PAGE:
SLU Marketing Professor, Better Business Bureau Examine Consumer Choices
A new survey by the Better Business Bureau (BBB) shows consumers continue to rank quality and integrity as top influential factors in choosing a business. Research analysis for the survey was conducted by James Fisher, Ph.D., professor of marketing and Emerson Ethics Fellow at SLU's Richard A. Chaifetz School of Business.
Over the past 15 years, the BBB and Fisher have periodically conducted a survey of consumers who have had a service interaction with BBB via its website or telephone. In these surveys, consumers were asked about crucial factors they consider when making buying decisions.
The survey was first conducted in 2004, then followed-up in 2016 and more recently in 2019. The results from the 2019 survey are based on the responses from more than 1,400 respondents from the St. Louis region, including eastern and southwest Missouri and southern Illinois. The results are summarized in the following chart. Once again, quality of products and services and business ethics are at the top of the list of influential factors.
While the top decision factors remain consistent, the marketplace is evolving in some important and distinctive ways. In 2016, the BBB offered the hypothesis that the consumer’s changing information environment – especially with respect to the ubiquitous presence of online information – resulted in some important shifts in shopping behavior. Thus, online reviews were reported as “very important” by 30% of the respondents in 2016. That same measure ticked upward to 35% in 2019. A company’s website likewise shifted upward slightly in 2019 as compared to 2016, but looking beyond the topline “very important” rating, the survey found that well over half of consumers indicate that a company’s presence online is either “very important” or “important.”
What creates value for consumers?
Quality (91%), selection (72%) and prices (60%), taken together, suggest that "value" is a key factor that influences buying decisions. While these variables are often associated with product value, they are also relevant for value-based decisions in selecting services. “Quality in a service or product is not what you put into it. It is what the client or customer gets out of it," says Peter F. Drucker. And as Warren Buffett reminds us, "Price is what we pay, value is what we get."
What creates a great customer experience?
Again, the survey points to a handful of variables that elevate shopping to more than a chore. These would be factors that relate to retailers’ expertise and their ability to relate that understanding to specific customer needs. Thus, responsiveness (77%) and professionalism (71%) are near the top of the list of factors that consumers seek.
The survey also suggests that the quality of customer experience will be determined by how easy and pleasurable it is. Consumers often want their sales transactions to be frictionless. Therefore, in the middle of the pack of factors the survey finds considerations like “friendliness” (52%), speed of service (37%) and convenience (34%) as “very important.”
What do these findings mean for businesses?
Consumers expect more. Marketers have been promising best selection and lowest prices since the dawn of advertising. Consumers continue to hear such claims but are now more likely to seek credible assurances before accepting these blanket assertions. And with better communications and increased transparency lighting up our smartphone screens, customers have the means for verification. Business managers must understand, explain and then stand behind the value they claim to create.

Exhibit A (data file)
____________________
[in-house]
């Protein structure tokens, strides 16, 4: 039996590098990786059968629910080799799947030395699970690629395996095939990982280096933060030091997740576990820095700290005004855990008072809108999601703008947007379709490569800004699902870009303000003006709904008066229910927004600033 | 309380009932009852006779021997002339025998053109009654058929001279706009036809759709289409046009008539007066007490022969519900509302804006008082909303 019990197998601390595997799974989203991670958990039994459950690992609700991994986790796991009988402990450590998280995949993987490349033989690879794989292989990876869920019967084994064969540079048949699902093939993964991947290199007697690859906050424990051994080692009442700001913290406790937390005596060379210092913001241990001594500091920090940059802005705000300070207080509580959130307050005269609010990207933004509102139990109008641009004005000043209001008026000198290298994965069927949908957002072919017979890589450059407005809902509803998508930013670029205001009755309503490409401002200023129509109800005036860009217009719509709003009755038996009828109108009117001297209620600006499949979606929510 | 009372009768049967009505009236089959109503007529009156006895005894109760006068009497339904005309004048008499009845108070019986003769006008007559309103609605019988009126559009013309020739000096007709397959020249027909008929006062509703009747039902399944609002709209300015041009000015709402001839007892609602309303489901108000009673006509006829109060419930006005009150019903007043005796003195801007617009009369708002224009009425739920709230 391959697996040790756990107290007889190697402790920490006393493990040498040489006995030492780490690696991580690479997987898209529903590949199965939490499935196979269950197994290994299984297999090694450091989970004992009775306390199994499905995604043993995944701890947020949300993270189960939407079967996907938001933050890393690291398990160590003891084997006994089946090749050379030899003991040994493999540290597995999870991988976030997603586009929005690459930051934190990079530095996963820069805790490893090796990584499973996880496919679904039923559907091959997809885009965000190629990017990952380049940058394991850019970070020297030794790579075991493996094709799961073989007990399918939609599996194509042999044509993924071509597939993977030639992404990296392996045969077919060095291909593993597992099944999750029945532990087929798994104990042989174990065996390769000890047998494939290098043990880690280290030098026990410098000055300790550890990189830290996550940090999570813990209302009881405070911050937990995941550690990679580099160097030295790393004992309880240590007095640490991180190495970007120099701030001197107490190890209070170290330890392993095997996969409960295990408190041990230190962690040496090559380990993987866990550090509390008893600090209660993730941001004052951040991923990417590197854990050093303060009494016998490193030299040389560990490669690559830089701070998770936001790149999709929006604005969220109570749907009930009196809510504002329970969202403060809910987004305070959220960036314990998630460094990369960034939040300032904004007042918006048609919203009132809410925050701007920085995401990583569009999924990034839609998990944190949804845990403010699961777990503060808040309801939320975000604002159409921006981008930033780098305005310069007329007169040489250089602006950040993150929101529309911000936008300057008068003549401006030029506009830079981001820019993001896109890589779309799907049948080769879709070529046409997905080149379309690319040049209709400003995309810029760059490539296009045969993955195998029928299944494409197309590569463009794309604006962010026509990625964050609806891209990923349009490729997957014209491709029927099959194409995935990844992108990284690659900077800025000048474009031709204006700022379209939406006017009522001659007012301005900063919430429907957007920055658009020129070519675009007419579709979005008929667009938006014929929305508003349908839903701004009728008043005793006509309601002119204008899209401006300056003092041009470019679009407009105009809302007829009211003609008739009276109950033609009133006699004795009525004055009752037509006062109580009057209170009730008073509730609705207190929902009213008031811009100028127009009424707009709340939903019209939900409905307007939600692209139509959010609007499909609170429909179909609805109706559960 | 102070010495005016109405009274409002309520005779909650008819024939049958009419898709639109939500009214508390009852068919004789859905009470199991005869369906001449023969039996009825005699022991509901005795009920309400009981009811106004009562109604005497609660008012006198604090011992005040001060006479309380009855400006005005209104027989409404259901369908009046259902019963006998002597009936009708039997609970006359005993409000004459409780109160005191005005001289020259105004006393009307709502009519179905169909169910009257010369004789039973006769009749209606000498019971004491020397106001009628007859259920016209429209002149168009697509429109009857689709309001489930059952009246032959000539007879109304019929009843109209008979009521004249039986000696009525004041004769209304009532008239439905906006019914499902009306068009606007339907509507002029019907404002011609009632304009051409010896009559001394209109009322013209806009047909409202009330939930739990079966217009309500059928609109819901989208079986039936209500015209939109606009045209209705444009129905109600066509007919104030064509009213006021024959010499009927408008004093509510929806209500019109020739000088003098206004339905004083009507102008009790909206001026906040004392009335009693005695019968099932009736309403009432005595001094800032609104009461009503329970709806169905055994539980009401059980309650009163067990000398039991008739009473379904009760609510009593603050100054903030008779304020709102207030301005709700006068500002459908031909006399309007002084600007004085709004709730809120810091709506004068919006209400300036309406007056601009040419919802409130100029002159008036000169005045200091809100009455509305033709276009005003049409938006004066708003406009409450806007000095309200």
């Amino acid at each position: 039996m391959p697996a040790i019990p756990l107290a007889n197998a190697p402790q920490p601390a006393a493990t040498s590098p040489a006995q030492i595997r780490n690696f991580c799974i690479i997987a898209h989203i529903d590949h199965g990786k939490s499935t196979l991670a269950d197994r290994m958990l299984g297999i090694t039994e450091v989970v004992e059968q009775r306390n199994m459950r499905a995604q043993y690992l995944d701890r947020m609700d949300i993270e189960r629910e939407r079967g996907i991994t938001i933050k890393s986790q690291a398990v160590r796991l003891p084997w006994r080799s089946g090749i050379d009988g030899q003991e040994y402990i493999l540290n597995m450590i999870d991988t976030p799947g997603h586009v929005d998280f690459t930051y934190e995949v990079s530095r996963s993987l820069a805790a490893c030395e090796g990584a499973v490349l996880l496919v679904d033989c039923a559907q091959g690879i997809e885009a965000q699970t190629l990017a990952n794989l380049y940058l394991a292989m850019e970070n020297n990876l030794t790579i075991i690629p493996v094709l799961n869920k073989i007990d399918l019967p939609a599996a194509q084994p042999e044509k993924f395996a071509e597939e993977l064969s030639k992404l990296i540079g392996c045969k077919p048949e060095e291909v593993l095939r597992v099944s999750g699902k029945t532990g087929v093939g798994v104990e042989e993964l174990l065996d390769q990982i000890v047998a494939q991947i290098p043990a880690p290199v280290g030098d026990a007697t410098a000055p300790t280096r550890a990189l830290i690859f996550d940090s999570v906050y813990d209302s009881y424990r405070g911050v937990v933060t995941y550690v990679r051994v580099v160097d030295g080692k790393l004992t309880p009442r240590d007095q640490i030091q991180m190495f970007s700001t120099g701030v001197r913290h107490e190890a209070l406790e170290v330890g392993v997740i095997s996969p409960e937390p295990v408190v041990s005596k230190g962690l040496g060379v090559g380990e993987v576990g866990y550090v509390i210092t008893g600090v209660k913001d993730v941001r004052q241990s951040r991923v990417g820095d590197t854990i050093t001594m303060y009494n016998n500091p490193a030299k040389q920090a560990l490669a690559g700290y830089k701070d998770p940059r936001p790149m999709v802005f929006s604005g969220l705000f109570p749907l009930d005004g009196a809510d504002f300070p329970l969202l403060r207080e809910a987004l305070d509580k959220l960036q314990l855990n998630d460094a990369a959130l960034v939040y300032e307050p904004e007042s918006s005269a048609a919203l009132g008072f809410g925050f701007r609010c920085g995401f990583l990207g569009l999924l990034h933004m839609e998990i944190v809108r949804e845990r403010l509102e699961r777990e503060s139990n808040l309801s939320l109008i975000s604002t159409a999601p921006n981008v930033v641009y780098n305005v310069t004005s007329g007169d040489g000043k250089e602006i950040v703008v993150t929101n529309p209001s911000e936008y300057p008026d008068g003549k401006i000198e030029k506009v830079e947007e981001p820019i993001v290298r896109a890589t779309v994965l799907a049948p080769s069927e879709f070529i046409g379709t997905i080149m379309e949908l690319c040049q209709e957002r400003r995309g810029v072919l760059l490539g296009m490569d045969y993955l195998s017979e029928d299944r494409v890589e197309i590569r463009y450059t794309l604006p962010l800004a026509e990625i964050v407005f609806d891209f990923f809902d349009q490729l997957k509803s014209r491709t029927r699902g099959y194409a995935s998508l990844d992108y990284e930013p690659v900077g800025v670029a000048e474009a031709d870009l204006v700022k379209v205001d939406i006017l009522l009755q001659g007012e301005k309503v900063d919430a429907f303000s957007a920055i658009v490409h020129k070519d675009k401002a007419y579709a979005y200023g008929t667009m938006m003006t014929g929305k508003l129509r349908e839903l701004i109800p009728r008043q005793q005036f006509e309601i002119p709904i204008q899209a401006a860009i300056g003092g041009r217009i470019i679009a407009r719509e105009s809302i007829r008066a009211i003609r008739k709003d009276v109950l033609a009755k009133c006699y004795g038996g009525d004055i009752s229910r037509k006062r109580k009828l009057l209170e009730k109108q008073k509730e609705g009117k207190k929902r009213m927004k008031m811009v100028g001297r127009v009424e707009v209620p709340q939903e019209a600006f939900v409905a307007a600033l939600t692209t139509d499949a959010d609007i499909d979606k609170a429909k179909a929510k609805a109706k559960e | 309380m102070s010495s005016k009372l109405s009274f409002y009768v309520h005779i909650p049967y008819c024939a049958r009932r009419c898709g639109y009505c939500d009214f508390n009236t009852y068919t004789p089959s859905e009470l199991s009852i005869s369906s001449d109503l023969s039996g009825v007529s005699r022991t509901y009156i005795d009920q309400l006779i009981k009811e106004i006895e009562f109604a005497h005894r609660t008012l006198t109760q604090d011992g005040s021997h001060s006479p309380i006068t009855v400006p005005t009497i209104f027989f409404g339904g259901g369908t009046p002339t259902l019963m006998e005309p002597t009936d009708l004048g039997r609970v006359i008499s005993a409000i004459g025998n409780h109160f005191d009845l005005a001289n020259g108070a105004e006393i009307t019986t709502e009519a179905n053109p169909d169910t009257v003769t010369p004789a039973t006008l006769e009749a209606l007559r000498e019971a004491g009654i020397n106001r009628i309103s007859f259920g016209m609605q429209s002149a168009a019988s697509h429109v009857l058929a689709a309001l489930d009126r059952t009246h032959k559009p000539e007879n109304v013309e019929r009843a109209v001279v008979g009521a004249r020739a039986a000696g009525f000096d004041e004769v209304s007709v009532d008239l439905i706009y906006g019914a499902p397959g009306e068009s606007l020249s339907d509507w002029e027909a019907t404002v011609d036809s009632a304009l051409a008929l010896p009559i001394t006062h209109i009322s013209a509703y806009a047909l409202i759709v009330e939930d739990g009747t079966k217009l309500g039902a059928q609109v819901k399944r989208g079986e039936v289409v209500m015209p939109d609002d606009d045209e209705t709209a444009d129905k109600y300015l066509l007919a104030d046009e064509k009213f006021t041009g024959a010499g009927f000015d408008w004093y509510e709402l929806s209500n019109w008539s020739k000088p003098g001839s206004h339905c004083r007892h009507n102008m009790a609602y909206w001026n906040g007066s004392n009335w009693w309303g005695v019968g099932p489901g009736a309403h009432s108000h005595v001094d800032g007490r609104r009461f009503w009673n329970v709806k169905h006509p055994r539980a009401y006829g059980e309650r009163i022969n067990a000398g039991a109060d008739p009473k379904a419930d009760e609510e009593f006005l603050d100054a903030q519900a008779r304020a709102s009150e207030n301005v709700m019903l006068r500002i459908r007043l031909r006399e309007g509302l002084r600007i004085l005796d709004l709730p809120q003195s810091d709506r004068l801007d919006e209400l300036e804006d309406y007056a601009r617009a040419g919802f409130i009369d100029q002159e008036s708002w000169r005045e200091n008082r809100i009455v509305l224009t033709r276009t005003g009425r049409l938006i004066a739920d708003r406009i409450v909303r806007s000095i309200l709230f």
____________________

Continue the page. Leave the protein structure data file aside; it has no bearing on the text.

Good ethics = clear communications + skilled responsiveness. BBB research of customer complaints reveals that many claims of unethical treatment begin with poor communications and a lack of follow-up. Proactive businesses prevent this by setting expectations appropriately and then delivering in a way that avoids misunderstandings and surprises.
Understand the new marketing landscape. Effective marketing has previously relied upon outbound techniques like advertising, direct mail and personal selling. The new paradigm – more focused on attracting “inbound” customer traffic – requires facilitating the consumer journey from start (search on the web) to finish (low-cost fulfillment and delivery). Increasingly this type of marketing is digital in character and requires skills related to search-engine marketing and social media.
To recap, consumers surveyed reported that the most important factors influencing their buying decisions are product/service quality, responsiveness, professionalism, selection and complaint record. Consumers place more importance on a company's ethics than in their website, reviews, or years in service.
High standards of business conduct are key to providing consumers with assurances that their business counterparties are trustworthy and fair.
The results also should alert retailers and other business operators to the fact that the mere assertion of high business ethics is not enough. Consumers will continue to consider tried and true methods to gauge integrity like BBB’s ratings and complaint record (67%), referrals of friends (23%) and the tenure of the business itself (16%). In addition, newer online channels – reviews (35%) and websites (17%) – will most likely continue to grow influence.
Note: Of the 1400 survey respondents, 54% reported as female; 62% as married; 83% Caucasian; 77% as 55 or older; 61% as college graduates or beyond and 42% with household incomes as greater than $80,000.